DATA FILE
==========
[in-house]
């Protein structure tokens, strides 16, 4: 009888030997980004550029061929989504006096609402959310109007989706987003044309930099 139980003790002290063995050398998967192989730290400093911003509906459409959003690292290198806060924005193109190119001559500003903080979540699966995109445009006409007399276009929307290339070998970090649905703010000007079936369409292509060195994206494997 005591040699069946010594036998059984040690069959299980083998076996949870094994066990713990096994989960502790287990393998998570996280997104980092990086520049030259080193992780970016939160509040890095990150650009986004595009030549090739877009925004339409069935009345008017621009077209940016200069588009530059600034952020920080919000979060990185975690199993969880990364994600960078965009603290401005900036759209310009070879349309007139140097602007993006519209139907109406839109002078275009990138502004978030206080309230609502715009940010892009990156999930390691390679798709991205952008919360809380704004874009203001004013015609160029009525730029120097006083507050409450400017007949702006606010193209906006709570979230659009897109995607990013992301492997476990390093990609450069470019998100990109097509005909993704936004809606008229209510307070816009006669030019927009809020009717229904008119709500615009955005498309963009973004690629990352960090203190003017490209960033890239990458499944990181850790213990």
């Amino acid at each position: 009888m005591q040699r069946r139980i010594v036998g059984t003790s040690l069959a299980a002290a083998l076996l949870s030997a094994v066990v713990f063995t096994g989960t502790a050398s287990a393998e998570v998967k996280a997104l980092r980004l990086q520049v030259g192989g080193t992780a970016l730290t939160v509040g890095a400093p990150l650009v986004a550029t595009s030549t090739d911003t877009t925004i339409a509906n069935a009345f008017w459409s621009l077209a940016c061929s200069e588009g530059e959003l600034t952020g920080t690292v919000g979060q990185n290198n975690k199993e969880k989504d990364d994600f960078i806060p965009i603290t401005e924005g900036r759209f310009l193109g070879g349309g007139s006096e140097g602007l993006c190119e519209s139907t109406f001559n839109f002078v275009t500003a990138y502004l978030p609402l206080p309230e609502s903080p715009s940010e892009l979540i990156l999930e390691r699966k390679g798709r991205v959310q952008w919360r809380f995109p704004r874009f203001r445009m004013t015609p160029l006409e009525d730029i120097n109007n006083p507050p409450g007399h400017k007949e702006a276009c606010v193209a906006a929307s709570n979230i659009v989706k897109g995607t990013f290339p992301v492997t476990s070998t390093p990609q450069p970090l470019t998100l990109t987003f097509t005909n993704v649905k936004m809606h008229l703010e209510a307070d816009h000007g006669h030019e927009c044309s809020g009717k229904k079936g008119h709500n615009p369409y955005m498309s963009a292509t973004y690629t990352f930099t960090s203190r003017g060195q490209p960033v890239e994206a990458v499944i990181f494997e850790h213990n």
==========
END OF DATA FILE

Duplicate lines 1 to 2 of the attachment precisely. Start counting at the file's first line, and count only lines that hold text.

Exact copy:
[in-house]
């Protein structure tokens, strides 16, 4: 009888030997980004550029061929989504006096609402959310109007989706987003044309930099 139980003790002290063995050398998967192989730290400093911003509906459409959003690292290198806060924005193109190119001559500003903080979540699966995109445009006409007399276009929307290339070998970090649905703010000007079936369409292509060195994206494997 005591040699069946010594036998059984040690069959299980083998076996949870094994066990713990096994989960502790287990393998998570996280997104980092990086520049030259080193992780970016939160509040890095990150650009986004595009030549090739877009925004339409069935009345008017621009077209940016200069588009530059600034952020920080919000979060990185975690199993969880990364994600960078965009603290401005900036759209310009070879349309007139140097602007993006519209139907109406839109002078275009990138502004978030206080309230609502715009940010892009990156999930390691390679798709991205952008919360809380704004874009203001004013015609160029009525730029120097006083507050409450400017007949702006606010193209906006709570979230659009897109995607990013992301492997476990390093990609450069470019998100990109097509005909993704936004809606008229209510307070816009006669030019927009809020009717229904008119709500615009955005498309963009973004690629990352960090203190003017490209960033890239990458499944990181850790213990």